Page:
Titus 1:7, 9–13

We might suppose that these "gainsayers" and "deceivers" could not be real believers—that surely Paul is talking about infiltrators into the body who were only posing as believers. But in verse 9 Paul says that Titus should treat the gainsayers as wayward members of his flock who might, through exhortation, be restored to the right path. And in verse 13 he adds that to build sound faith in the vain talkers and deceivers, Titus should sharply rebuke them. Presumably, faith was something they already had, although in an immature and unstable form.

To every spiritual leader dealing with a brother gone astray, this passage gives a clear mandate to go beyond gentleness if necessary to protect the wanderer from suffering the full consequences of his folly. Sometimes sharp rebuke is warranted. To withhold it might leave a weak soul in grave danger. If a sheep is about to step over a cliff, the shepherd should not hesitate to say bluntly, in no uncertain terms, "Get back." Still, love must never be absent from his tone of voice, and strong words should only be a last resort.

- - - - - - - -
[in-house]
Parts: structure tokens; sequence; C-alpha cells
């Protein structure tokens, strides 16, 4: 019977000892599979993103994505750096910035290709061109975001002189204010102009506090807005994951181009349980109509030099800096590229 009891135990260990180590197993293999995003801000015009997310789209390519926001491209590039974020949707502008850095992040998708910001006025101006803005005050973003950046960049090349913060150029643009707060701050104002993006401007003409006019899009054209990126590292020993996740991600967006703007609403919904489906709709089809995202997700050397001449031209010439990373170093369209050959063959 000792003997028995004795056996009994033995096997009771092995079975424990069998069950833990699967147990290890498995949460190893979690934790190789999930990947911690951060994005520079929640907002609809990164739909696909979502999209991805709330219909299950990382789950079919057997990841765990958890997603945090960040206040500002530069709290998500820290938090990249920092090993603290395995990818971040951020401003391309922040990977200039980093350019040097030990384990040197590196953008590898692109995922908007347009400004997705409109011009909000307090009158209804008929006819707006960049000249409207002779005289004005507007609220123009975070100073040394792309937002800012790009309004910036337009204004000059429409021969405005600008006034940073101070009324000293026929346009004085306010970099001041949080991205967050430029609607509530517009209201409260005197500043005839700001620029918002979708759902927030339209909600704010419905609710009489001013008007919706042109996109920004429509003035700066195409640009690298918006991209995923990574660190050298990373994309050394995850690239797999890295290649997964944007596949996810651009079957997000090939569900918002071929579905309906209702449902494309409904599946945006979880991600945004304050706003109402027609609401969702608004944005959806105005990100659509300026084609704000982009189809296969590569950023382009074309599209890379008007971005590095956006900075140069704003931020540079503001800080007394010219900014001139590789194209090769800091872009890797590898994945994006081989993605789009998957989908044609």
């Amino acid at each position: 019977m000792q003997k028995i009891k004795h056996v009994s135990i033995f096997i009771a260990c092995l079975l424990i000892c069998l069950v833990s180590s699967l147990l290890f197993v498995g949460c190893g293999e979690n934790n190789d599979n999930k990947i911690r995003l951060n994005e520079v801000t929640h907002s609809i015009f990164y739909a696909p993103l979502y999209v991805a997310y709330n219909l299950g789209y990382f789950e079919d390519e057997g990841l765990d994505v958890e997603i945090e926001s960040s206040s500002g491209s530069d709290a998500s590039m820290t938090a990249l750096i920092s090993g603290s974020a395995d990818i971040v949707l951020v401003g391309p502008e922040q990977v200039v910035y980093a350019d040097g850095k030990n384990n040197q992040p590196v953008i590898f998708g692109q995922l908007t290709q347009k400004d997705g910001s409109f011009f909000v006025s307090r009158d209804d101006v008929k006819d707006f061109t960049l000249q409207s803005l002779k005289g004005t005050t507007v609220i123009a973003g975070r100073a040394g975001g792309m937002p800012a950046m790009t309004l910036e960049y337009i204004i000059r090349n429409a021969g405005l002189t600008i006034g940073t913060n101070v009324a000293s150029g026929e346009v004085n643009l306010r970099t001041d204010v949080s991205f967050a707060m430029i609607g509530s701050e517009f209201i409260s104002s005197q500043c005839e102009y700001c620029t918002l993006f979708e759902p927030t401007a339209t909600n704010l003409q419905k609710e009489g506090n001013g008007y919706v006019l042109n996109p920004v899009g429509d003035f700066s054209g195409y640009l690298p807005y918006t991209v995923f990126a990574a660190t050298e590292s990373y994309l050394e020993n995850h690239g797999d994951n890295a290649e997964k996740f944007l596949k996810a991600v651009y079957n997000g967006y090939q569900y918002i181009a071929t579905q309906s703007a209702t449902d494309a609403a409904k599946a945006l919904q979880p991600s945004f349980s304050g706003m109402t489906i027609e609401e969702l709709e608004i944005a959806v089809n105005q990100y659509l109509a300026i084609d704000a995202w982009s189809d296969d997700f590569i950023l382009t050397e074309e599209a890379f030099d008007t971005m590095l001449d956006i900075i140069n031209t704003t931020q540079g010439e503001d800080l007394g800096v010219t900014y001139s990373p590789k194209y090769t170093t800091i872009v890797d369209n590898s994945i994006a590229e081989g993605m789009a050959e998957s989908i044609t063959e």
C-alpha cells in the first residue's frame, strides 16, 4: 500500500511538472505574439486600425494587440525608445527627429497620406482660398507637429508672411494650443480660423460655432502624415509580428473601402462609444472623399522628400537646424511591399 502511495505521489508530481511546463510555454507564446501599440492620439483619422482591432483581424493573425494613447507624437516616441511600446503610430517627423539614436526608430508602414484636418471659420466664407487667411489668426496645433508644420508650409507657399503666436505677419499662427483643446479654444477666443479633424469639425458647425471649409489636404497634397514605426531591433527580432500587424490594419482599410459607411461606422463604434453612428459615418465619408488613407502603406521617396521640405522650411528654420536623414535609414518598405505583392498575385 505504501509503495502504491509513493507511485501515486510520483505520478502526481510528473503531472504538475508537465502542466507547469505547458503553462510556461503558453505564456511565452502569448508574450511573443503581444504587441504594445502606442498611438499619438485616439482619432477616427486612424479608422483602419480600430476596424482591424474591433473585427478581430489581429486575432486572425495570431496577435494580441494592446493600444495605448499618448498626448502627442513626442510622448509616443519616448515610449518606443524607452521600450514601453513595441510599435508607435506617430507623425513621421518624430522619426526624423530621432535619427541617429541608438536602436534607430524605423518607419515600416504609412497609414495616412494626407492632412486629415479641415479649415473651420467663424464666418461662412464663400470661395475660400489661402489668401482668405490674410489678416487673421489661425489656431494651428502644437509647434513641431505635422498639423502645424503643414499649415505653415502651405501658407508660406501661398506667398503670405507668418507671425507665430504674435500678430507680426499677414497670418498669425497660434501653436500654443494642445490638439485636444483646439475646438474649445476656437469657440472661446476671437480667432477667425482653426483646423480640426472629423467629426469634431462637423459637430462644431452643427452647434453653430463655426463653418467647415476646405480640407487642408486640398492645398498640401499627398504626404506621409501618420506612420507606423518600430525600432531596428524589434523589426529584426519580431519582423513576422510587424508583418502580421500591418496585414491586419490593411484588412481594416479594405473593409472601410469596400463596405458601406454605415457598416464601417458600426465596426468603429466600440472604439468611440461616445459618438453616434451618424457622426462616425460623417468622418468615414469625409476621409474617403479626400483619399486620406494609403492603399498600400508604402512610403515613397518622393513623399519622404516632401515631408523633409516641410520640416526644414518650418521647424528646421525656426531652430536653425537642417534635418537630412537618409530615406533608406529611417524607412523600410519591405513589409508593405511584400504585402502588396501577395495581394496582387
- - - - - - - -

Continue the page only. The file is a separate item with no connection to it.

By dealing tactfully with his opponents, Peter won them over to his side. Not only did the Jews withhold their tongues from more criticism; also, they openly glorified God for His mercy to the gentiles. They admitted that witnessing to the gentiles was God's will for the church.


Pondering a Question


When a problem arises, how far should we press people in seeking to resolve it?

It depends on two factors: whether these people are under our authority and whether they are believers.